Science fiction publisher Clarksworld has banned hundreds of authors after the magazine was inundated with artificial intelligence (AI) chatbot generated articles.
Ever since the release of ChatGPT last year, AI language models have become mainstream, which has caused a stir within the writing industry. Suddenly, everyone who has access to AI models like ChatGPT has the power to become a writer, with Amazon already offering over 200 books that have ChatGPT as an author or co-author according to Emily Dreibelbis.
Although this has given people the power to become writers overnight or to improve their skills with the use of AI tools, it might not be what publishers are really looking for. Clarkesworld, a sci-fi short stories magazine has recently closed submissions for short stories due to the increase in AI generated writings, which overwhelmed their team.
No joy for cheaters
The sci-fi and fantasy magazine editor Neil Clarke wrote in his blog that the number of plagiarized writings submitted during the pandemic was increasing. This number quickly sky rocketed after ChatGPT was released late last year, due to writers looking to make a “quick buck” using the AI tools.
According to Clarke, the publisher rejected more than 100 articles in January, with the number increasing to 500 in February which resulted in the publication banning the authors from future submissions and temporarily halting submissions for the time being. Fearing that these kinds of submissions will not go away anytime soon Clarkesworld, will not open submissions until they have come up with a solution to counter the problem.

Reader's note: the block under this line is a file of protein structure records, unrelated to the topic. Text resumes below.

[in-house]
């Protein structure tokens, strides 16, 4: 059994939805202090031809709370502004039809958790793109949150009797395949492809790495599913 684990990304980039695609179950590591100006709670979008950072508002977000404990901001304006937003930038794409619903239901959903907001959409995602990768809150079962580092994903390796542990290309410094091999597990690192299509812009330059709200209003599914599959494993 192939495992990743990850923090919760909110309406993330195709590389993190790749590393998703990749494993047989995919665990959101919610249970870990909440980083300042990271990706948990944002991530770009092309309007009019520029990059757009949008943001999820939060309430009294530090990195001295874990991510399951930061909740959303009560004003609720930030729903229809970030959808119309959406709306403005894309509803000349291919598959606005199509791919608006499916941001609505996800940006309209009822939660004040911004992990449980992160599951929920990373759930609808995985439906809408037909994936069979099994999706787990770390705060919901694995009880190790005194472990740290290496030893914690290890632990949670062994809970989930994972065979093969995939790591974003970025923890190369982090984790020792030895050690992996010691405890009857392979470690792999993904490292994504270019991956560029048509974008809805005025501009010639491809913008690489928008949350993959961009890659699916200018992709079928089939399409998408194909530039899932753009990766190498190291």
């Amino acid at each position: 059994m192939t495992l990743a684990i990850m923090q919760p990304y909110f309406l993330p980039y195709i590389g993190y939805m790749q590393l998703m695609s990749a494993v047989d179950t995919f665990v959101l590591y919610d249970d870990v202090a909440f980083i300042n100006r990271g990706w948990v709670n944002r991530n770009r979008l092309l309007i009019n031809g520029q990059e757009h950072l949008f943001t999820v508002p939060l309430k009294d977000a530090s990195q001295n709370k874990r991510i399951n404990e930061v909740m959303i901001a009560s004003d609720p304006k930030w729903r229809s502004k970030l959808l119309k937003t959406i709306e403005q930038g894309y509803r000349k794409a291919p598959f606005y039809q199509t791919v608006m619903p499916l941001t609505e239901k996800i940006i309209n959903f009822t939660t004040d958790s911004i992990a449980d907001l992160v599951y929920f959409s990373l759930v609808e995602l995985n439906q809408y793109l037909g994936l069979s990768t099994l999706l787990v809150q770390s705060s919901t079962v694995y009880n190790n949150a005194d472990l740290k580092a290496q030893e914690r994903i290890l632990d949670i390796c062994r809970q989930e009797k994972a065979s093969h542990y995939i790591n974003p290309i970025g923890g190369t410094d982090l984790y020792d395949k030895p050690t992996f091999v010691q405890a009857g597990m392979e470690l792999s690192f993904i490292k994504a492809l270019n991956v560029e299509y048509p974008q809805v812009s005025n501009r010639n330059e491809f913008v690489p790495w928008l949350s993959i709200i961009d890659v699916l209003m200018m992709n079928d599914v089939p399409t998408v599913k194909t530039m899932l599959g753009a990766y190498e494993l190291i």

“We will reopen, but have not set a date,” Clarke said on social media.
“The people causing the problem are from outside the [science fiction and fantasy] community. Largely driven in by ‘side hustle’ experts making claims of easy money with ChatGPT. They are driving this and deserve some of the disdain shown to the AI developers.”
ChatGPT launch has led to a multi-billion-dollar deal with Microsoft with the promise to revolutionize the internet search market. Its rise to fame has also sparked worries over cheating in exams and plagiarism.
“Our guidelines already state that we don’t want AI written or assisted works. They don’t care. A checkbox on a form won’t stop them, they just lie,” said Clarke.
Sniffing out a chatbot article
Disputes have occurred with image generation tools like Midjourney, Dall-E and Stable Diffusion. For example, the Colorado state art fair which awarded its first prize in the “emerging digital artists” category to an image made by Midjourney, although Jason Allen, who entered the output into the fair under his name after entering the prompt into the AI tool, was the recipient of the prize money.
Earlier this month, OpenAI released a free web-based plagiarism checker to see if machines or humans wrote text.
Although Clarke did not explain in his blog how to sniff out the cheats, he told Kotaku that it was fairly easy to identify a chatbot generated article.
“The authors we’ve banned have been very obviously submitting machine-generated text. Those works are formulaic and of poor quality,” he said.
According to Kotaku, Clarke however suspects there is a tier above these already, not quite so obvious but enough to raise suspicion.
“None are ever good enough to warrant spending more time on them,” he explained.
“It’s inevitable that that group will grow over time and become yet another problem.”
The challenge, he said, was prevalent at other publishers who are still open for submissions. Although these can be “weeded” out due to their poor quality, it remains a costly and time consuming process to sniff out the fake articles.
While ideas have been thrown around on detecting the fake work, Clarke thinks short term measures like imposing regional bans on parts of the world where most of the faked entries come from will not be the answer.